Former WCCO Radio host Cory Hepola suspends third-party bid for Minnesota governor

Hepola announced that he was dropping out of the race Tuesday, just ahead of the deadline to file.

Cory Hepola - gubernatorial announcement
Former WCCO Radio host Cory Hepola on Wednesday, March 2, 2022, speaks to reporters at the Minnesota Capitol about his independent bid for governor.
Dana Ferguson / Forum News Service
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ST. PAUL — Former WCCO Radio host Cory Hepola on Tuesday, May 31, announced that he was suspending his bid for Minnesota governor.

Hepola in March launched his bid for governor as a candidate representing the Forward Party of Minnesota , a third-party group that seeks to appeal to "the logical, reasonable, solutions-oriented voter," according to the party's website.

In a statement released just ahead of the filing deadline, Hepola said the party wasn't strong enough to break through the "polarization driven by the Democratic and Republican parties."

"I have chosen not to file for governor of Minnesota," Hepola said. "However, I will continue to promote and build support for the bold, new ideas on which my campaign was built and to create the political vehicle that can transform proposals to policy."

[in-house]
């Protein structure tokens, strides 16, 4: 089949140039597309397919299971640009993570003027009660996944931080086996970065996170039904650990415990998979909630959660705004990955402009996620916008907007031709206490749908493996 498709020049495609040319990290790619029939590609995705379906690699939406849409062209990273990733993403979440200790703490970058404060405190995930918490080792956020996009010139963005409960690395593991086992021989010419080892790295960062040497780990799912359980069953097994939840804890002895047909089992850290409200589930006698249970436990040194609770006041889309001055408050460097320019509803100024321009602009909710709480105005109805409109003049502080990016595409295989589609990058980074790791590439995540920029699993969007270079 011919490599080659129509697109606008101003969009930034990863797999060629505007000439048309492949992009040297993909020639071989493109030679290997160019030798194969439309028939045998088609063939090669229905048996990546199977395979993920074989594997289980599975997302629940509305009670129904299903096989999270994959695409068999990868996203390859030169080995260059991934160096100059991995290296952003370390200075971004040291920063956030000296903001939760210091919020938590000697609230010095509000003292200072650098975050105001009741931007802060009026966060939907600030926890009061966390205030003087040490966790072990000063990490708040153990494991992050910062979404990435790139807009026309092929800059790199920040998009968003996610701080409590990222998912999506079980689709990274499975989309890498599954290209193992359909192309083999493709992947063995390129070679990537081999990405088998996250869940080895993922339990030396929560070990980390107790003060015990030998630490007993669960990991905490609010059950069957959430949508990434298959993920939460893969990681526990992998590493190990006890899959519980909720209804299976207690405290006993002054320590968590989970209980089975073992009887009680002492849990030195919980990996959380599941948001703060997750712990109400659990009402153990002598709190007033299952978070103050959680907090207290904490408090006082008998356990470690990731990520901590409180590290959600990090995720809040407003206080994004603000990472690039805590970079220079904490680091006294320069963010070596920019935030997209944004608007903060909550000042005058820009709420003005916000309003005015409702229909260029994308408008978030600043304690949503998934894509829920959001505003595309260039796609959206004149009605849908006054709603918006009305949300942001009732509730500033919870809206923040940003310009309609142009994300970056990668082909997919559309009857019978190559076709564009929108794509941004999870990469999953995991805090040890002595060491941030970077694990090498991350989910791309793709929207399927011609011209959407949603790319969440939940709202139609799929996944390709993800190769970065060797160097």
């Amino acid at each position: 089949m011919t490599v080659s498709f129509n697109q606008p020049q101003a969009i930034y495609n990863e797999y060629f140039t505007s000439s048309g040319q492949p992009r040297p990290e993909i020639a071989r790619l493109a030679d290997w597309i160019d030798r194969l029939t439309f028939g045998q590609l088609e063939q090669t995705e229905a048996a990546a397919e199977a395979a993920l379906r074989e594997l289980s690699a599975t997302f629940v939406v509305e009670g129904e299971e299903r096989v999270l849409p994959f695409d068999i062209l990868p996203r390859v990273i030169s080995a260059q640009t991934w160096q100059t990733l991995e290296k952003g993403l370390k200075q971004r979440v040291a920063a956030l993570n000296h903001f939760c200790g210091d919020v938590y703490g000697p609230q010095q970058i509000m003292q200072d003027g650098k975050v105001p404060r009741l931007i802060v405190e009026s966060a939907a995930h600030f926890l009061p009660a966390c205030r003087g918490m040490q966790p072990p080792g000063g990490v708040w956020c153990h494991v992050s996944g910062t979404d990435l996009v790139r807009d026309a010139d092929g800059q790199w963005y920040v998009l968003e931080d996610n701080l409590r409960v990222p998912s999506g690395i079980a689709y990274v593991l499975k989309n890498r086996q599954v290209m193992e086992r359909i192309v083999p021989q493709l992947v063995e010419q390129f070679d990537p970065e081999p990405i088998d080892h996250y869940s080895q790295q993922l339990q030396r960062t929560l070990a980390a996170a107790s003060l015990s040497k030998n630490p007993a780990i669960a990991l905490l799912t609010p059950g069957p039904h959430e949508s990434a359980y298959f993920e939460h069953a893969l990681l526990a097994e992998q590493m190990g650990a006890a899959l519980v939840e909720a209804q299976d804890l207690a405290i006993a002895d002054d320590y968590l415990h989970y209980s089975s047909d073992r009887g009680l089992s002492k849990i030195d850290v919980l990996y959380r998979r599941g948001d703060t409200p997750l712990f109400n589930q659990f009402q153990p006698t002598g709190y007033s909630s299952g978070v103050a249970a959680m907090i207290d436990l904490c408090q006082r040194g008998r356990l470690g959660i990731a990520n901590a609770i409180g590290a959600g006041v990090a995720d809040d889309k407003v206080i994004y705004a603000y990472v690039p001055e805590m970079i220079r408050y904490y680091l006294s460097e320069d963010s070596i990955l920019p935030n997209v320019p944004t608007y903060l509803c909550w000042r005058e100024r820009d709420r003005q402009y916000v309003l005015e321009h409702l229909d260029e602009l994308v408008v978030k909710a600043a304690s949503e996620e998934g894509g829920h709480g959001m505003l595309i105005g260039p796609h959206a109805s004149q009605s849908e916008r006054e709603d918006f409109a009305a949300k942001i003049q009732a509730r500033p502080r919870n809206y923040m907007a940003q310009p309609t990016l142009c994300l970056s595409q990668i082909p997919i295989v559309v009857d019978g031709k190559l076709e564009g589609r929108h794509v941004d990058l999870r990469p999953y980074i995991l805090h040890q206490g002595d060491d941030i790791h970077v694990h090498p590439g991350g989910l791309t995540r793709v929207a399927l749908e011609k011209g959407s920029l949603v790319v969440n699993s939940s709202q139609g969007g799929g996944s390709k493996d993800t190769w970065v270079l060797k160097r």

A native of Perham, Minnesota, Hepola joined WCCO Radio in 2019 after working as a morning and weekend anchor at KARE 11. He stepped down from the role in February as he mulled a run for governor.


As of Tuesday afternoon, seven candidates had filed to run for governor:

  • Gov. Tim Walz, DFL
  • Ole Savior, DFL
  • Scott Jensen, R
  • Joyce Lynne Lacey, R
  • Steve Patterson, Grassroots-Legalize Cannabis Party
  • James McCaskel, Legal Marijuana Now
  • Chris Wright, Legal Marijuana Now
Several incumbent state legislators, particularly in the Senate, edged out competitors with more extreme views on COVID-19, election security and more.

Follow Dana Ferguson on Twitter  @bydanaferguson , call 651-290-0707 or email

Dana Ferguson is a Minnesota Capitol Correspondent for Forum News Service. Ferguson has covered state government and political stories since she joined the news service in 2018, reporting on the state's response to the COVID-19 pandemic, the divided Statehouse and the 2020 election.
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